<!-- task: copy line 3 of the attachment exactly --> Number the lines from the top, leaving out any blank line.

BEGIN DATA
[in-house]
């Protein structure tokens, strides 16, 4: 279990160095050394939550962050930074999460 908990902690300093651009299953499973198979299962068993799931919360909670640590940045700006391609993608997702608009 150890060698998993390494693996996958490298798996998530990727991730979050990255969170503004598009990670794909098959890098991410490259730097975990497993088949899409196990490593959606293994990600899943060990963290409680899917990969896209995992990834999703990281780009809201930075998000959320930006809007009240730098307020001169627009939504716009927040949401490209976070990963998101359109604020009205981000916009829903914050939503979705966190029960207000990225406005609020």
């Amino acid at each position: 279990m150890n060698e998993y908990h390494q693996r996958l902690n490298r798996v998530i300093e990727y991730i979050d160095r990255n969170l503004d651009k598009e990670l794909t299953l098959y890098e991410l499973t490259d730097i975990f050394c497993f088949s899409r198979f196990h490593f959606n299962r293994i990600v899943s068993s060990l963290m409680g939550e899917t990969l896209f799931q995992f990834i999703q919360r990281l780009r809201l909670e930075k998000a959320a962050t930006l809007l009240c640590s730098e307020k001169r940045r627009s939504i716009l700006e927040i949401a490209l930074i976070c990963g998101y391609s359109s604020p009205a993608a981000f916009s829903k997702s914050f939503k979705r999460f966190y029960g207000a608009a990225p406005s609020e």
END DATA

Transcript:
């Amino acid at each position: 279990m150890n060698e998993y908990h390494q693996r996958l902690n490298r798996v998530i300093e990727y991730i979050d160095r990255n969170l503004d651009k598009e990670l794909t299953l098959y890098e991410l499973t490259d730097i975990f050394c497993f088949s899409r198979f196990h490593f959606n299962r293994i990600v899943s068993s060990l963290m409680g939550e899917t990969l896209f799931q995992f990834i999703q919360r990281l780009r809201l909670e930075k998000a959320a962050t930006l809007l009240c640590s730098e307020k001169r940045r627009s939504i716009l700006e927040i949401a490209l930074i976070c990963g998101y391609s359109s604020p009205a993608a981000f916009s829903k997702s914050f939503k979705r999460f966190y029960g207000a608009a990225p406005s609020e």